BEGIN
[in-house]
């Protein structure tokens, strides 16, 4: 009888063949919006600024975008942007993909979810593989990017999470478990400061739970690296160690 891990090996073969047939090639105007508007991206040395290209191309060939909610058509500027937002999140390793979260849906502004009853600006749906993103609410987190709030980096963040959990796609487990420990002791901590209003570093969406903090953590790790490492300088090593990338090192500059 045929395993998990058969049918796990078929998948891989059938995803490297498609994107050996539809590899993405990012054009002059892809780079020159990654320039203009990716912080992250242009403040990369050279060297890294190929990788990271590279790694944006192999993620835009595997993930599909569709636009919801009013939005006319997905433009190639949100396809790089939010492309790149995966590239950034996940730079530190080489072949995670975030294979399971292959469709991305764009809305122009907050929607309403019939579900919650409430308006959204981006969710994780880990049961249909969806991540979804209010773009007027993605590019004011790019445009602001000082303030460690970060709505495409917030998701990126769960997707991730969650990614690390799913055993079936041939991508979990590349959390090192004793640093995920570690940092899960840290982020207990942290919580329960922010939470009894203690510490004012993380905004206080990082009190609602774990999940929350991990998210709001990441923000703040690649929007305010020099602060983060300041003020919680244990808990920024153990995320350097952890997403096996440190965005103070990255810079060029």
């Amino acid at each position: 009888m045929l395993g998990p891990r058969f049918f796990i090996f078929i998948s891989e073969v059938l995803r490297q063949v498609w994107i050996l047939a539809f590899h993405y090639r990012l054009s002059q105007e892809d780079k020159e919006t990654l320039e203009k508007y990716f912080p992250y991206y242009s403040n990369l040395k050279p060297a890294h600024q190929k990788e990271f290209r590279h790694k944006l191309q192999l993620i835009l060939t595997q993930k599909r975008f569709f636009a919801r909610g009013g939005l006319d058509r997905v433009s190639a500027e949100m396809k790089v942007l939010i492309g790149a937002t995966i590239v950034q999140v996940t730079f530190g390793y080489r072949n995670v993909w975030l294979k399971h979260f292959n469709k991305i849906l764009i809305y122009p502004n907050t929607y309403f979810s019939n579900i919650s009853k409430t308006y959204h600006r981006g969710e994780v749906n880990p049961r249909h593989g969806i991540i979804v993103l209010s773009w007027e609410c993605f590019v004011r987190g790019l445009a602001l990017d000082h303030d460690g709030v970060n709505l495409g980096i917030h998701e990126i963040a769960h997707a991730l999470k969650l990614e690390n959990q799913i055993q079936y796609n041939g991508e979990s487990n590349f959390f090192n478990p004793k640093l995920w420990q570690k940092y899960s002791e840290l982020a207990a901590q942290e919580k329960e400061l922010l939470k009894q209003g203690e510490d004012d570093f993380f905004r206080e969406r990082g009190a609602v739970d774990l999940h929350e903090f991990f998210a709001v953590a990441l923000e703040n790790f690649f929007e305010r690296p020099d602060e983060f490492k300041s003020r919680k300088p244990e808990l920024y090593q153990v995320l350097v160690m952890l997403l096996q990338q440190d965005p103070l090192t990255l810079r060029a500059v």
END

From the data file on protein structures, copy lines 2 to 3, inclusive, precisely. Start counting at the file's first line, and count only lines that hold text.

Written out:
């Protein structure tokens, strides 16, 4: 009888063949919006600024975008942007993909979810593989990017999470478990400061739970690296160690 891990090996073969047939090639105007508007991206040395290209191309060939909610058509500027937002999140390793979260849906502004009853600006749906993103609410987190709030980096963040959990796609487990420990002791901590209003570093969406903090953590790790490492300088090593990338090192500059 045929395993998990058969049918796990078929998948891989059938995803490297498609994107050996539809590899993405990012054009002059892809780079020159990654320039203009990716912080992250242009403040990369050279060297890294190929990788990271590279790694944006192999993620835009595997993930599909569709636009919801009013939005006319997905433009190639949100396809790089939010492309790149995966590239950034996940730079530190080489072949995670975030294979399971292959469709991305764009809305122009907050929607309403019939579900919650409430308006959204981006969710994780880990049961249909969806991540979804209010773009007027993605590019004011790019445009602001000082303030460690970060709505495409917030998701990126769960997707991730969650990614690390799913055993079936041939991508979990590349959390090192004793640093995920570690940092899960840290982020207990942290919580329960922010939470009894203690510490004012993380905004206080990082009190609602774990999940929350991990998210709001990441923000703040690649929007305010020099602060983060300041003020919680244990808990920024153990995320350097952890997403096996440190965005103070990255810079060029």
């Amino acid at each position: 009888m045929l395993g998990p891990r058969f049918f796990i090996f078929i998948s891989e073969v059938l995803r490297q063949v498609w994107i050996l047939a539809f590899h993405y090639r990012l054009s002059q105007e892809d780079k020159e919006t990654l320039e203009k508007y990716f912080p992250y991206y242009s403040n990369l040395k050279p060297a890294h600024q190929k990788e990271f290209r590279h790694k944006l191309q192999l993620i835009l060939t595997q993930k599909r975008f569709f636009a919801r909610g009013g939005l006319d058509r997905v433009s190639a500027e949100m396809k790089v942007l939010i492309g790149a937002t995966i590239v950034q999140v996940t730079f530190g390793y080489r072949n995670v993909w975030l294979k399971h979260f292959n469709k991305i849906l764009i809305y122009p502004n907050t929607y309403f979810s019939n579900i919650s009853k409430t308006y959204h600006r981006g969710e994780v749906n880990p049961r249909h593989g969806i991540i979804v993103l209010s773009w007027e609410c993605f590019v004011r987190g790019l445009a602001l990017d000082h303030d460690g709030v970060n709505l495409g980096i917030h998701e990126i963040a769960h997707a991730l999470k969650l990614e690390n959990q799913i055993q079936y796609n041939g991508e979990s487990n590349f959390f090192n478990p004793k640093l995920w420990q570690k940092y899960s002791e840290l982020a207990a901590q942290e919580k329960e400061l922010l939470k009894q209003g203690e510490d004012d570093f993380f905004r206080e969406r990082g009190a609602v739970d774990l999940h929350e903090f991990f998210a709001v953590a990441l923000e703040n790790f690649f929007e305010r690296p020099d602060e983060f490492k300041s003020r919680k300088p244990e808990l920024y090593q153990v995320l350097v160690m952890l997403l096996q990338q440190d965005p103070l090192t990255l810079r060029a500059v």